Adam Jensen. He’s definitely not a woman. Not with that gunslinger cool and Eastwood gravel in the vocal chords. So why mention him? In Mass Effect players are given the option to create their own version of Commander Shepard. You can go with the game’s standard Commander (based on Dutch model Mark Vanderloo), or make you’re own. Due to the game’s conceit of only referring to Shepard by his last name in the dialogue, he (or she) is effectively gender neutral – which means you can create a female protagonist.

And lo! There was much rejoicing from female console players across the land.

What a shame then, that Deus Ex couldn’t get in on the gender parity action and make Jensen gender neutral. This is a small gripe, Adam Jensen is great character, but the option to make him Alice Jenson would have shown real foresight.

So, let’s get to the ‘real’ ladies:

The vinyl, Neo-Victorian look had really taken off in Detroit.
Dr. Megan Reed. Ex-girlfriend of one Adam Jensen and scientific mind bar none. She manages to be fairly simpering in the opening sequence. I can't say more for fear of spoiling the game. Label under Victim (at least in this play through).

'And our boss wrote his name on my flight suit, just in case I forget it.'
Faridah Malik. refreshingly non-sexualised pilot of Sarif Industries' ‘chopper’ (effectively Adam’s chauffeur). With her strictly unrevealing flight suit, short, boyish hair and laissez-faire attitude, she’s a nice representation of a competent, confident woman. Not hooker, or doormat then. There is a possibility she becomes a victim of corporate violence later in the game...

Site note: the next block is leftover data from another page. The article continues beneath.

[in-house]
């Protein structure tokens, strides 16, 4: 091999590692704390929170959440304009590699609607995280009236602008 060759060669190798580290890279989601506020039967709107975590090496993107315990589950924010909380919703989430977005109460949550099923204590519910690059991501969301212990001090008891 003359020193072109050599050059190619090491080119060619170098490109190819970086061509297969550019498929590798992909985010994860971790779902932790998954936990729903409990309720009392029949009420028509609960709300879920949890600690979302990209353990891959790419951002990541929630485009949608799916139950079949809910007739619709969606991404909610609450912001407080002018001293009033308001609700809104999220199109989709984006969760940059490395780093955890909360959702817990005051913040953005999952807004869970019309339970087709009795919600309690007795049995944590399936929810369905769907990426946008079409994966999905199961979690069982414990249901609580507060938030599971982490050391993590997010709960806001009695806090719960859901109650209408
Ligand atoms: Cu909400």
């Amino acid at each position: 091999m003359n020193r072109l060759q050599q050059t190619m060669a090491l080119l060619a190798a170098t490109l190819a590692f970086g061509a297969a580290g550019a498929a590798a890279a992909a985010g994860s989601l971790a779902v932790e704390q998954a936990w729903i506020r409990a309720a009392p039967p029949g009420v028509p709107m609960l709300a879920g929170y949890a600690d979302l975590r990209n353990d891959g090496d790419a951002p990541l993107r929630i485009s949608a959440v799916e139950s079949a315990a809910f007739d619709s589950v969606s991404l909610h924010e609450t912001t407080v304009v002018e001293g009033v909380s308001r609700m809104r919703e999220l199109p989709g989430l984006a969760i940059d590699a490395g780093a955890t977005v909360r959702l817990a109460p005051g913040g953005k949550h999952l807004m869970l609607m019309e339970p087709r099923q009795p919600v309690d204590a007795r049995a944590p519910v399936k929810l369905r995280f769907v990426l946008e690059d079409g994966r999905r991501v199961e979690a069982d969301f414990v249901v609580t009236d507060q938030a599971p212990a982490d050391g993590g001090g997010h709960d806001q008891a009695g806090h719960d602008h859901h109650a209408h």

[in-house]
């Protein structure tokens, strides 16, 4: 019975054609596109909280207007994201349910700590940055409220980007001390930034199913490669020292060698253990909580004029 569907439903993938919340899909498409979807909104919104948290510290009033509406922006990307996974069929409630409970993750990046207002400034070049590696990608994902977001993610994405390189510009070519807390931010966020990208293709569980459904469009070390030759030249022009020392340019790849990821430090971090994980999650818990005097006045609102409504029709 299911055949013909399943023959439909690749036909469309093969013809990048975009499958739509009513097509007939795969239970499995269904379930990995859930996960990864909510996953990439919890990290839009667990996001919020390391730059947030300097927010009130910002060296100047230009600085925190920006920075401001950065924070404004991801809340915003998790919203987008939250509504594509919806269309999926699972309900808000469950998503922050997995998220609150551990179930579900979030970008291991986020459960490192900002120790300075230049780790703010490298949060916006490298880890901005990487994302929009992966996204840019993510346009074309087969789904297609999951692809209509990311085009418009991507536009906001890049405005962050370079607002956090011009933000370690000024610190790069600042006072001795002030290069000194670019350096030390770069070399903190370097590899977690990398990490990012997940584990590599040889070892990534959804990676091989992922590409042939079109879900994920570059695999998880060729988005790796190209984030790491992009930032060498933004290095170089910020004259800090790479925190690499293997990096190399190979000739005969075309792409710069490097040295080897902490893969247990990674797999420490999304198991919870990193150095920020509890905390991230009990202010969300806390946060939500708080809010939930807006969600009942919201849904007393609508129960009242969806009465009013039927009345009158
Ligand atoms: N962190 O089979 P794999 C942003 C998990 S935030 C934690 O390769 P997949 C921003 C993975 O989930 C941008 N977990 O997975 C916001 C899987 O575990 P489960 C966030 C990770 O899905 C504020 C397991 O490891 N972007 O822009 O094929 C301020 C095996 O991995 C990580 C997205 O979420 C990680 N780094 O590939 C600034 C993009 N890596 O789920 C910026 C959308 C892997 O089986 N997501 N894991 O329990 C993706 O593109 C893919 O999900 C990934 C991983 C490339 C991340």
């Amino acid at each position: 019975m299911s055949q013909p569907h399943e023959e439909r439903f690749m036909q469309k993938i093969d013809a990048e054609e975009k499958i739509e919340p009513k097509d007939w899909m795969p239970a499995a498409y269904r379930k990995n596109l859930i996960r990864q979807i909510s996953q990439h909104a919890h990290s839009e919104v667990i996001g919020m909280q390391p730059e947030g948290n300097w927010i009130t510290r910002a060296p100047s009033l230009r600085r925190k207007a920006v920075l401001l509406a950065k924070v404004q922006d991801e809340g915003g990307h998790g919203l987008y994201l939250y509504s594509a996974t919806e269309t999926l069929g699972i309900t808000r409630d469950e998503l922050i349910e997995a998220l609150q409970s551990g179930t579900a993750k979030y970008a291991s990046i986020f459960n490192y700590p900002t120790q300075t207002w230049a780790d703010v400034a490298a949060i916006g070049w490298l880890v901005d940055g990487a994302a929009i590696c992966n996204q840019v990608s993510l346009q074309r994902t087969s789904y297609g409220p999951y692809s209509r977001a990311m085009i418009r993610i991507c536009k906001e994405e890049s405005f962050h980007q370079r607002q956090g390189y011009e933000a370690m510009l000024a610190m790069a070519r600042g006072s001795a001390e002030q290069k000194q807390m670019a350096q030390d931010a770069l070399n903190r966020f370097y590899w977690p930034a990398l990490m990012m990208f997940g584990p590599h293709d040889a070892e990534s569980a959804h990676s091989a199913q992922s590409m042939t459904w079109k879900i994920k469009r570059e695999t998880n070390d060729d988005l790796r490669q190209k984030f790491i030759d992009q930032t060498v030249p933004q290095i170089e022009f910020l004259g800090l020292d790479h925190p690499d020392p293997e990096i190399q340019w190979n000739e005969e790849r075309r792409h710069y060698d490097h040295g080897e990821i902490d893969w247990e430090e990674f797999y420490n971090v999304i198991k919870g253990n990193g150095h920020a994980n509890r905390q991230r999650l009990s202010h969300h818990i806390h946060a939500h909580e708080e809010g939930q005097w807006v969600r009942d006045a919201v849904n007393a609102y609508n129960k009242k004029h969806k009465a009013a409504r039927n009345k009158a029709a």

'Have you seen Pris anywhere? I need to borrow her airbrush to apply my make up.'
Eliza Cassan. World famous news anchor and persistent thorn in Adam’s side. Label under... tricky. Not a hooker, not a victim but perhaps a doormat in as much as she answers to other, more powerful individuals.

'I've never felt like this before... I think it must be a software glitch.'
Zhao Yun Ru. President of Tai Yong Medical, the main competitor of Sarif industries, whom  Adam works for. Zhao Yun Ru is often depicted as a hard-nosed and heartless business woman, but is she really as bad as she seems? Not a victim, hooker or doormat. Label under femme fatale instead.

Hookers. Yes, one of the side quests is based in a brothel. Noir of any hybrid is always mixed up in the seedier side of life, so I suppose it’s inevitable really. Label under... yeah, you guessed it.

The reason I write about this at all is because I was pleasantly surprised by the anticipation of Mass Effect 3 by some women gamers on my Twitter feed. It makes me wonder if games designers are doing enough to appeal to women gamers in a traditionally male dominated are of entertainment. It stands to reason a relatable protagonist of the same gender is a strong start. Even Halo Reach, a game saturated with machismo,  offered the chance to play as a female Spartan, so when are other games designers going to improve their game? 

Monday, 7 May 2012

The Fizzy Pop Vampire Is Go

Sometime ago I mentioned that I had a children’s book in production with the artist Sarah Anne Langton.  You can read how that creative process occurred here.

Hmmm, spoiler alert.

And now, the day has come. The Fizzy Pop Vampire is winging his way to an iPad (or iPhone, or iPod touch) near you, right now. If you’d like to get in on the confectionary-related madness you can obtain a copy for yourself over at the iTunes store.

Anne C. Perry of Pornokitsch says it's "The cutest book about the importance of good dental hygiene you'll ever find." 

Enjoy,
D.